More than 180 women have reported being sexually assaulted while receiving what was supposed to be a relaxing and rejuvenating massage at one of the nation's largest spa franchises, according to an investigative report from BuzzFeed News. Women reported being sexually assaulted at Massage Envy locations across the country, and according to BuzzFeed's investigation, the company often failed to adequately respond to clients' reports of sexual assault.
Although Massage Envy tells Bustle they cannot comment on open legal cases, the company said each of the incidents were heartbreaking for it and the franchisees operating Massage Envy locations.
"With over 15 years and 125 million massages, even one incident is too many," the company says in a statement sent to Bustle.
That's why we will never stop reinforcing to our franchisees the importance of a safe environment. It's why we are constantly listening, learning and looking at how we can do more, including how we support franchised locations with best practices in handling these incidents and supporting their clients.
As allegations of sexual harassment and assault levied against high-profile men have brought increased attention to the issue, multiple women came forward to share disturbing stories of being sexually assaulted by massage therapists at various Massage Envy locations. The investigation by BuzzFeed reporter Katie J.M. Baker found "more than 180 people have filed sexual assault lawsuits, police reports, and state board complaints against Massage Envy spas, their employees, and the national company."
Although Massage Envy declined to respond "point-by-point" to BuzzFeed's questions, the company's general counsel told the website that they used the "most stringent, rigorous policies" when screening, hiring, and training therapist candidates. Melanie Hansen, the Massage Envy Franchise general counsel, told BuzzFeed:
We hold franchise owners accountable to our policies and, when we say nothing is more important to us than treating clients with respect and giving them a safe, professional experience, we mean it.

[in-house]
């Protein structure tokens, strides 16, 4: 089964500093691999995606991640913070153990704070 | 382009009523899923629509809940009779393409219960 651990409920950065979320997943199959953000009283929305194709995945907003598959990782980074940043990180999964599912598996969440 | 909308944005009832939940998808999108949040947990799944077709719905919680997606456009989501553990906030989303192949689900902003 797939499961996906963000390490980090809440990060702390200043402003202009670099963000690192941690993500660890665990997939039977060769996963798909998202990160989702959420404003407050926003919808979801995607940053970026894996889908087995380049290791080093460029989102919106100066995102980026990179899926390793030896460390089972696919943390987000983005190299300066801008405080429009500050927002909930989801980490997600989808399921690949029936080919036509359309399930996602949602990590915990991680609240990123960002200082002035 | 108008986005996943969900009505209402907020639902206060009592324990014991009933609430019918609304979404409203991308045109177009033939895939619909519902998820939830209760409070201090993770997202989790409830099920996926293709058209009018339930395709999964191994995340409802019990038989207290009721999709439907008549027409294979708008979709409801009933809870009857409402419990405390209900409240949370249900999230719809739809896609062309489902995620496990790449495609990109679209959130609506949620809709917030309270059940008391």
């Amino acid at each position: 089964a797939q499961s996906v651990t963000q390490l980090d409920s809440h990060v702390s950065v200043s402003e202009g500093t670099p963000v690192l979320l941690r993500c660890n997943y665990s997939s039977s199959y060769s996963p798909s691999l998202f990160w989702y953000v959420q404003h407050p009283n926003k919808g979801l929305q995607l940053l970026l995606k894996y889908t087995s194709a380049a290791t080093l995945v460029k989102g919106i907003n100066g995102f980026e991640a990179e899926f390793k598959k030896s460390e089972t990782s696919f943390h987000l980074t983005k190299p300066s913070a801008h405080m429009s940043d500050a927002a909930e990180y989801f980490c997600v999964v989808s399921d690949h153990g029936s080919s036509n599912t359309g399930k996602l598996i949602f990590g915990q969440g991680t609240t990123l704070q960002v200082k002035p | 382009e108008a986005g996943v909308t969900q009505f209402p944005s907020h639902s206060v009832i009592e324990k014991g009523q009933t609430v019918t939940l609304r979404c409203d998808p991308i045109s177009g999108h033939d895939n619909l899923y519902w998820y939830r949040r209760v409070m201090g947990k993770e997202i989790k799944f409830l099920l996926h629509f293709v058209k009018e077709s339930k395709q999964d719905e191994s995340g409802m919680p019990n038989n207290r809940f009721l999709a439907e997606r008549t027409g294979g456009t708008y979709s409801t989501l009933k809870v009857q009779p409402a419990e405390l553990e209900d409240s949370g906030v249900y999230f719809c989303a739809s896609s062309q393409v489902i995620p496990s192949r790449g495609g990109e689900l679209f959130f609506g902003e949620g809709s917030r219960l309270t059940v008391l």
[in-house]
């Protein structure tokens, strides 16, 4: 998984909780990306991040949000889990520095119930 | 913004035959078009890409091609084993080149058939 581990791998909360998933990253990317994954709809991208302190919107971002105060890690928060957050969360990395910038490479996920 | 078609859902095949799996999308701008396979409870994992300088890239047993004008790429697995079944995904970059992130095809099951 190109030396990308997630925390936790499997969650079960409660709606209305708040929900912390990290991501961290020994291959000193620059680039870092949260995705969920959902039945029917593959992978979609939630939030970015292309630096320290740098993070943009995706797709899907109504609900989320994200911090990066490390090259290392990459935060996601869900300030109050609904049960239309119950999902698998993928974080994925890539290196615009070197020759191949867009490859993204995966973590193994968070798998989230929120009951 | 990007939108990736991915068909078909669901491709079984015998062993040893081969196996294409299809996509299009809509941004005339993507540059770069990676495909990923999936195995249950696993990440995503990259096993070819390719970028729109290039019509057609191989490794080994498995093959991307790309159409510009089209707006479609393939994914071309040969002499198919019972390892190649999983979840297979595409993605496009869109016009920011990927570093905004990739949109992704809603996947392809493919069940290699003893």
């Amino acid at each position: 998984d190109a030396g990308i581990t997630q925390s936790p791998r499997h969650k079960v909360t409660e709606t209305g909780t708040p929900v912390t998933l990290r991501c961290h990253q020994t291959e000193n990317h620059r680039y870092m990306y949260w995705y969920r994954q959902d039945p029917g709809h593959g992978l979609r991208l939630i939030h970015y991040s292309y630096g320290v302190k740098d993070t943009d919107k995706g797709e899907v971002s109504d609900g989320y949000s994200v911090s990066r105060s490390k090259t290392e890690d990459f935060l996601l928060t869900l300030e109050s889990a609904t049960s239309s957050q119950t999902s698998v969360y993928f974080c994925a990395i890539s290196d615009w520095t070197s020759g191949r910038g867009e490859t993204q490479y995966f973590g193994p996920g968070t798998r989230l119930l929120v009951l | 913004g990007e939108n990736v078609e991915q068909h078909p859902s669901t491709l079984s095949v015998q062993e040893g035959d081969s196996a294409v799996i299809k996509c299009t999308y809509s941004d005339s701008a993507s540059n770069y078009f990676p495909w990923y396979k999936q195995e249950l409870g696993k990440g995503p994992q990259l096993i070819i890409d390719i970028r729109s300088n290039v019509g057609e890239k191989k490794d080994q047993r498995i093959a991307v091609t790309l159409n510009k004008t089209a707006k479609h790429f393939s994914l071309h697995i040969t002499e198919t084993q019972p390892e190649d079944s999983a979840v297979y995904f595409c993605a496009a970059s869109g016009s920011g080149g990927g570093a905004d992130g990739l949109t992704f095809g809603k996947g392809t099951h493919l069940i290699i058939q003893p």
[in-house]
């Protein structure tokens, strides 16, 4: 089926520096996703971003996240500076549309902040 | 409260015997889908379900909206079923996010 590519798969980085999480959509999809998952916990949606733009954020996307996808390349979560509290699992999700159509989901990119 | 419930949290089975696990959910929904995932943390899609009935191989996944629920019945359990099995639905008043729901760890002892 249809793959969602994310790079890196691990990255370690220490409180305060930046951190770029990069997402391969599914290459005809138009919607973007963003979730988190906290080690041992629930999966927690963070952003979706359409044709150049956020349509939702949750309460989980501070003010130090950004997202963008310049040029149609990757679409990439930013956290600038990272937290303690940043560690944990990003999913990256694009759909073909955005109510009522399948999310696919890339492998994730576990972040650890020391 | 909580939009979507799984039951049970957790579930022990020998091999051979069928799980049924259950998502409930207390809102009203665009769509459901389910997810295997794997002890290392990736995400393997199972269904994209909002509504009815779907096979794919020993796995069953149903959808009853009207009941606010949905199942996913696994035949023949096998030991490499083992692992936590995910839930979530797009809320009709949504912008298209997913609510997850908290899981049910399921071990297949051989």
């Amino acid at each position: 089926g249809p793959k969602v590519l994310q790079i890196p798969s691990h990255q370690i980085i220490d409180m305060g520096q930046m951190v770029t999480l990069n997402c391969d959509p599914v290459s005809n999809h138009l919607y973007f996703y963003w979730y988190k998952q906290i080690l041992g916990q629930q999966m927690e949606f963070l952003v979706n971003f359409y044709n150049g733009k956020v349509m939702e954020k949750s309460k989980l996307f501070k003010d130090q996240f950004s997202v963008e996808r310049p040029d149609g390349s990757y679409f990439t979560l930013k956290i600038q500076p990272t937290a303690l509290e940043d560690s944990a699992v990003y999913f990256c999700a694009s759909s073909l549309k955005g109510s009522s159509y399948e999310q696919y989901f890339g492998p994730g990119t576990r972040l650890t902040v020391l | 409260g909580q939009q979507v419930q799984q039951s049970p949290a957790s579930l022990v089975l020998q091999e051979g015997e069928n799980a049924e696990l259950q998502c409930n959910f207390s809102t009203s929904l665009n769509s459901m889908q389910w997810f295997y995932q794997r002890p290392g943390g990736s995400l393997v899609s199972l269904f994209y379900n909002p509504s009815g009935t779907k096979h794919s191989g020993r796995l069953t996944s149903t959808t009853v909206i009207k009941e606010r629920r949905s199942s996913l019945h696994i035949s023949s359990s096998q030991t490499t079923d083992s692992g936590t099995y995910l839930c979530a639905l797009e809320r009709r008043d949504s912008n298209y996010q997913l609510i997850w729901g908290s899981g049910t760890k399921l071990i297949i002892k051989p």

While 180 people might seem like a small number when you consider that the company has 1,170 franchised locations nationwide, BuzzFeed noted that the number of sexual assault incidents could actually be higher:
Lawyers for aggrieved spa clients told BuzzFeed News that there are more cases where women report abuse by massage therapists to police but no arrest is made, and that Massage Envy spas sometimes offer a settlement before a suit is filed, leaving no public record.
In late October, Danielle Dick, a professor at Virginia Commonwealth University, penned a powerful public blog post detailing her experience at her local Massage Envy in Richmond, Virginia. "I'll spare you the horrible details of those 90 minutes [at] MassageEnvy," Dick wrote in a Medium blog post, "but in the end I found myself with a masseuse's hand around my throat, and then face down with his hand covering my mouth while he violated me."
But Dick's ordeal didn't end with the massage. Dick claims that when she reported the assault to Massage Envy immediately following the incident, the manager on duty refused to call the police or allow her to speak with the location's general manager. Instead, Dick wrote that she was told the company "would handle it internally"; the manager then offered to waive the company's penalty fee if she wanted to cancel her membership.
Dick wrote that she "never heard from anyone at Massage Envy ever again" — not during 11 months of court proceedings that followed her reporting the assault to police; not after her massage therapist was convicted of felony sexual assault and sentenced to time in prison.